Greek Crisis Fails to Stimulate Gold

GCEURO-D 7-1-2015

Despite the greatest political crisis in Europe, there has been “no love for gold” according to CNBC. Indeed, this crisis does in fact warn that all the theories about gold just might be wrong and are remnants of a 60+ generation who remembers Bretton Woods. Has time and circumstance changed so much that gold is becoming obsolete?

CNBC reported, “There is no reason for gold to get any love now because this is a political crisis, not a currency crisis. The primary reason you buy the ‘barbarous relic’ that is gold is fear of a global currency crisis.” They further report that Greeks have a currency (the euro) “but using it is next to impossible with the banks closed.”


This is an interesting view, but it may be incorrect. Gold has never been a hedge against inflation. When gold is “money” it declines with inflation, which is precisely the opposite of what the gold promoters claim. Look at gold during the 19th century and you will see that it crashed in purchasing power (declined with inflation) with every new discovery, even when it was money.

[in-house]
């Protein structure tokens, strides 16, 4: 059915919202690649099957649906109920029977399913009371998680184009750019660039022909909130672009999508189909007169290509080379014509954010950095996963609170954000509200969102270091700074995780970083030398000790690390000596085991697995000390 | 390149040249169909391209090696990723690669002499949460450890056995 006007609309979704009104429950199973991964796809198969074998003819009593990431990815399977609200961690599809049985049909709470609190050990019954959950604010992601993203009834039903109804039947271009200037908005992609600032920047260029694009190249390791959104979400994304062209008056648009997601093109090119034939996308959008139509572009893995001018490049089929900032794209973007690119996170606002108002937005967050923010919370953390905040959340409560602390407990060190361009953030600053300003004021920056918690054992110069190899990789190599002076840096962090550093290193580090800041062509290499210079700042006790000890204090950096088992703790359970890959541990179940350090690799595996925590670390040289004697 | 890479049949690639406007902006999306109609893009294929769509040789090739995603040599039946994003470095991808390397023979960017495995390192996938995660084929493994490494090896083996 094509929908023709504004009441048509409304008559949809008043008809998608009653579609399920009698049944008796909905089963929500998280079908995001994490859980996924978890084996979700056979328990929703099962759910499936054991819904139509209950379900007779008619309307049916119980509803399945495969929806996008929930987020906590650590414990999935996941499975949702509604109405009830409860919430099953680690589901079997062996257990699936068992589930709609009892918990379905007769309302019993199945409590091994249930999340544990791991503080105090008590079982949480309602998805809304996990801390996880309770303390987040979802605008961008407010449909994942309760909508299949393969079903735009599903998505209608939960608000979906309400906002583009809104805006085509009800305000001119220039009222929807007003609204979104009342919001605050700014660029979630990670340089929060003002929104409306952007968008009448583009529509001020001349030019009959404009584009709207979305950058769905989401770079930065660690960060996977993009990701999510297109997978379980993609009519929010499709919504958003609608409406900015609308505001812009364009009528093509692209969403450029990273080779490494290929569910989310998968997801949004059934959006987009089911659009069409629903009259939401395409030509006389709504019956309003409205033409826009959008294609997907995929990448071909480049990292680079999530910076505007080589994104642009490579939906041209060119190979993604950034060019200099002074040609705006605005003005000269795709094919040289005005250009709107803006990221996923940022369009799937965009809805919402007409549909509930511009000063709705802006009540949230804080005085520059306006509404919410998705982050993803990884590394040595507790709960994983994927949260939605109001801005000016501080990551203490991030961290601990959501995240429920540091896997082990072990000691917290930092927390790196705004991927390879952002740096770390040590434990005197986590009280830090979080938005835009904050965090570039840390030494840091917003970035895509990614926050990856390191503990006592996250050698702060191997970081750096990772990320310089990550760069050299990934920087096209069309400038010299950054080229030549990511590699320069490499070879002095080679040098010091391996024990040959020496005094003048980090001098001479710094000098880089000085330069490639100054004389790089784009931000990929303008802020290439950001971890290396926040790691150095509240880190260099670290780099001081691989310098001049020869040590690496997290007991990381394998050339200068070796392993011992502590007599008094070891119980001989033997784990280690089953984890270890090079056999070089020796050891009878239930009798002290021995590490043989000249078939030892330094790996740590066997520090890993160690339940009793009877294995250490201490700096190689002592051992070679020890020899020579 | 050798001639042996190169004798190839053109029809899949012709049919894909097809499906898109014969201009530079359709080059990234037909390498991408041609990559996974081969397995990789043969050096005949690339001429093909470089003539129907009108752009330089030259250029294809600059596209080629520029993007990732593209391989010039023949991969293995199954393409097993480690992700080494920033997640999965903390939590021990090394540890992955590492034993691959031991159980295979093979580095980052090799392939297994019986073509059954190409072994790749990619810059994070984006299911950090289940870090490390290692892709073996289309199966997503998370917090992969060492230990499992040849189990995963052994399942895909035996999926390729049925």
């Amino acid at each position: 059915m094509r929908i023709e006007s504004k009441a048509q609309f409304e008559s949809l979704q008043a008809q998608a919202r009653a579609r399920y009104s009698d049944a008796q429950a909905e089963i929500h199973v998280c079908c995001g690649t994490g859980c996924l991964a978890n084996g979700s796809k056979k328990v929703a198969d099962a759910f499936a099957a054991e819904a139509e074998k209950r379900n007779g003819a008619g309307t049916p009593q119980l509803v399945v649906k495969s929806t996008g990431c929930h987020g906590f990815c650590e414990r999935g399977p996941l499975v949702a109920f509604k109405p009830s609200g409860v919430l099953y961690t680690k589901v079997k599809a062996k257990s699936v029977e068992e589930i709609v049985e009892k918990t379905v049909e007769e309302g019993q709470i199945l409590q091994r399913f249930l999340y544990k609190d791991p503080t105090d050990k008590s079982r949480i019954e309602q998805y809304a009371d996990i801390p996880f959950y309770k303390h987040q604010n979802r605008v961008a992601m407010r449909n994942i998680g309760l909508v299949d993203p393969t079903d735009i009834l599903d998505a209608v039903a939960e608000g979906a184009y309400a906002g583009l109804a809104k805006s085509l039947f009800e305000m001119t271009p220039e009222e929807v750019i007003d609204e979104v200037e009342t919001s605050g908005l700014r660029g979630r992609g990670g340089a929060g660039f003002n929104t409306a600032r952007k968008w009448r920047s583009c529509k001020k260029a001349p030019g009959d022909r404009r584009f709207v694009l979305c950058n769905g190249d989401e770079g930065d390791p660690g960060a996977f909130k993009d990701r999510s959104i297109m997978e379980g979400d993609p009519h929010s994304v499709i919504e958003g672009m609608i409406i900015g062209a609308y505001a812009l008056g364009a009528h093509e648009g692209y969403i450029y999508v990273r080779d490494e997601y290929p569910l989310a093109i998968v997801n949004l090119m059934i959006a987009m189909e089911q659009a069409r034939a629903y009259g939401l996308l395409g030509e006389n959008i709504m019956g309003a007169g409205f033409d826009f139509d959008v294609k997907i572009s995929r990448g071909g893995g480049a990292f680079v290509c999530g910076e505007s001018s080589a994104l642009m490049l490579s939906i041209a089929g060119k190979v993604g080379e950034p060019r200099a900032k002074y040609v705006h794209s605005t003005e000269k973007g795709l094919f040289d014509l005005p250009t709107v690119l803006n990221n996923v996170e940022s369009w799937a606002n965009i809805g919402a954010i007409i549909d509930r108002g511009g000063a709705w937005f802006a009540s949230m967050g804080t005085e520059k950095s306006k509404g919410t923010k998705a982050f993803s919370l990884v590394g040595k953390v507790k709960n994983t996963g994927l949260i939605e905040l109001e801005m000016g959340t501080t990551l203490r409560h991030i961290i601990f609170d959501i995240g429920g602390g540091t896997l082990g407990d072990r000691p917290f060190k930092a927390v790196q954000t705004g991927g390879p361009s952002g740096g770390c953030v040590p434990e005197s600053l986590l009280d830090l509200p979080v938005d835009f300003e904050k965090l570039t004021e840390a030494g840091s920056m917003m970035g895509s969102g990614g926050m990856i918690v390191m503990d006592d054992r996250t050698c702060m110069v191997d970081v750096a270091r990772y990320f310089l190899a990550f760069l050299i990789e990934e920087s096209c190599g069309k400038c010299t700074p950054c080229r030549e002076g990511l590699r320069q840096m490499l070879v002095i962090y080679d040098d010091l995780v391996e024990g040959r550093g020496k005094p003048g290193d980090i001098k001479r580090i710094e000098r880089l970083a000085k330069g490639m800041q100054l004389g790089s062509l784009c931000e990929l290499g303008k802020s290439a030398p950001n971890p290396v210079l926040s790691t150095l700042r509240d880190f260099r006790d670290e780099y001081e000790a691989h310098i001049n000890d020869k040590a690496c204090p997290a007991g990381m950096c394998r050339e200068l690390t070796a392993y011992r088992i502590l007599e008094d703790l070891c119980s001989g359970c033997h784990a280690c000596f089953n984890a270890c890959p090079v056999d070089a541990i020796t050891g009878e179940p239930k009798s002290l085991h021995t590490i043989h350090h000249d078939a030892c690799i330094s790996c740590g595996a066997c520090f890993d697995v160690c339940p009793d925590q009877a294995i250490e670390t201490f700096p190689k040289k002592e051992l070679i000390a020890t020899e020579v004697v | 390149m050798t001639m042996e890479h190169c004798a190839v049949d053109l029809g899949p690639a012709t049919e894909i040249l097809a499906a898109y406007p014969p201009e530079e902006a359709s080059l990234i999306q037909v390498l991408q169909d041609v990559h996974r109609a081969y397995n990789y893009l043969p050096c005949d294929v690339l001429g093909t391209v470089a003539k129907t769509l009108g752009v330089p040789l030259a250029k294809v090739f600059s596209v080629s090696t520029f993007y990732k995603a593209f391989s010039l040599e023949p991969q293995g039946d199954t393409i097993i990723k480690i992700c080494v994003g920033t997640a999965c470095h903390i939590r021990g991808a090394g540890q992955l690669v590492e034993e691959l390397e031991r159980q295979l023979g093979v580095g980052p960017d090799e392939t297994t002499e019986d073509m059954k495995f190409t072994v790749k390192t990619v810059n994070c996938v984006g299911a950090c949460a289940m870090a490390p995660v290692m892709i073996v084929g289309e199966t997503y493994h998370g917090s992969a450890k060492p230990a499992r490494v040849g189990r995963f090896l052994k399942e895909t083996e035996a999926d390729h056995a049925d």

CNBC does raise a point that I have been making concerning coins rather than bars:

Nonetheless, the restricted use of euros is far superior than gold. Just imagine walking into a Greek merchant with a bar of gold and trying to purchase something! Seriously, if you have some gold coins lying around for just such a bunker-busting moment — would a merchant accept those? If, by some miracle the merchant agreed to accept your gold coins, either you or the merchant would need a highly accurate scale to measure the gold flakes necessary just to buy something small like a pack of gum. If they didn’t, you’d have to hunt around for another merchant who accepted gold and sold scales. (CNBC, “Greece is in Crisis — why no love for gold?”)

So what is going on? Gold is a hedge against government, not inflation, and it depends entirely upon the political crisis. The hoarding of euros is now taking place due to a fear of the new currency, but not one where the euro collapses for the average non-financial Greek citizen. This represents the bulk of the problem for gold. It is nothing close to the safe harbor portrayed by the gold promoters.

As we move into the final low for gold, we are shaking that tree very hard. The BULK of people will laugh at gold during the final stages, and will view anyone who says “Buy!” as a nut-job. Gold must fall out of favor to make the decline real insofar as establishing the final low. This is how markets move and it takes place in everything, no matter what.


The gold promoters continue to paint a future with a collapse in the dollar, so buy gold. Yet is the future they paint even plausible? A realistic review of gold and the past must be addressed in order to comprehend the future. Has the role for gold changed? If China or Texas issued a gold-backed currency, what would be different from European austerity? We are beginning the production of our world reports for 2016 to answer these questions and a lot more: Gold 2016 and Beyond.